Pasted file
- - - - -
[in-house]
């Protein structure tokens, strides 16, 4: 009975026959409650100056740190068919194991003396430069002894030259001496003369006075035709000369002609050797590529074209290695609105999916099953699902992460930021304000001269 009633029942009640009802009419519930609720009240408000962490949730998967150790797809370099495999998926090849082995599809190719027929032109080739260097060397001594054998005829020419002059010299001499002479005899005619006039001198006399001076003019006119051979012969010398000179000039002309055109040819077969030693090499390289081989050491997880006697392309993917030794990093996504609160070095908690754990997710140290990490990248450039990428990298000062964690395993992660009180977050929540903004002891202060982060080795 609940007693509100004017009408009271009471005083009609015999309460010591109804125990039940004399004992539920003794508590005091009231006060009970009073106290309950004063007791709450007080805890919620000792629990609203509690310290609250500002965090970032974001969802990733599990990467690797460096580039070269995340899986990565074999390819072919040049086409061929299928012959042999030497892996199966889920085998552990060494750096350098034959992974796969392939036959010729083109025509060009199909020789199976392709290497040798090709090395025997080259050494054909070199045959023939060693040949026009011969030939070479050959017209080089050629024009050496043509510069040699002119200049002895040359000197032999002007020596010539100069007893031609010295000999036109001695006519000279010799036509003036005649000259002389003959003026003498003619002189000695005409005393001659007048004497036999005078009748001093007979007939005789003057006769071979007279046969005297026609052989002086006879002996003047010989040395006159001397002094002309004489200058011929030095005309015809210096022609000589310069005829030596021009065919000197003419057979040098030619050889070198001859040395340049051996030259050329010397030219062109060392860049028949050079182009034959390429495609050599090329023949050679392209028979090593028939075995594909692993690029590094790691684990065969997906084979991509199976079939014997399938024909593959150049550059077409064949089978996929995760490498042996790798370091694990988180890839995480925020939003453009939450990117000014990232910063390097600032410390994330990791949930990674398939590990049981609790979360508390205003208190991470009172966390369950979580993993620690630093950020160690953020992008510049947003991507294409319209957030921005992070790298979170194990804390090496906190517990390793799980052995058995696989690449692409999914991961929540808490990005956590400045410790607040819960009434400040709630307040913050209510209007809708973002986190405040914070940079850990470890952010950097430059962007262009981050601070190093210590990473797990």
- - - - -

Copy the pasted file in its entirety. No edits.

[in-house]
């Protein structure tokens, strides 16, 4: 009975026959409650100056740190068919194991003396430069002894030259001496003369006075035709000369002609050797590529074209290695609105999916099953699902992460930021304000001269 009633029942009640009802009419519930609720009240408000962490949730998967150790797809370099495999998926090849082995599809190719027929032109080739260097060397001594054998005829020419002059010299001499002479005899005619006039001198006399001076003019006119051979012969010398000179000039002309055109040819077969030693090499390289081989050491997880006697392309993917030794990093996504609160070095908690754990997710140290990490990248450039990428990298000062964690395993992660009180977050929540903004002891202060982060080795 609940007693509100004017009408009271009471005083009609015999309460010591109804125990039940004399004992539920003794508590005091009231006060009970009073106290309950004063007791709450007080805890919620000792629990609203509690310290609250500002965090970032974001969802990733599990990467690797460096580039070269995340899986990565074999390819072919040049086409061929299928012959042999030497892996199966889920085998552990060494750096350098034959992974796969392939036959010729083109025509060009199909020789199976392709290497040798090709090395025997080259050494054909070199045959023939060693040949026009011969030939070479050959017209080089050629024009050496043509510069040699002119200049002895040359000197032999002007020596010539100069007893031609010295000999036109001695006519000279010799036509003036005649000259002389003959003026003498003619002189000695005409005393001659007048004497036999005078009748001093007979007939005789003057006769071979007279046969005297026609052989002086006879002996003047010989040395006159001397002094002309004489200058011929030095005309015809210096022609000589310069005829030596021009065919000197003419057979040098030619050889070198001859040395340049051996030259050329010397030219062109060392860049028949050079182009034959390429495609050599090329023949050679392209028979090593028939075995594909692993690029590094790691684990065969997906084979991509199976079939014997399938024909593959150049550059077409064949089978996929995760490498042996790798370091694990988180890839995480925020939003453009939450990117000014990232910063390097600032410390994330990791949930990674398939590990049981609790979360508390205003208190991470009172966390369950979580993993620690630093950020160690953020992008510049947003991507294409319209957030921005992070790298979170194990804390090496906190517990390793799980052995058995696989690449692409999914991961929540808490990005956590400045410790607040819960009434400040709630307040913050209510209007809708973002986190405040914070940079850990470890952010950097430059962007262009981050601070190093210590990473797990």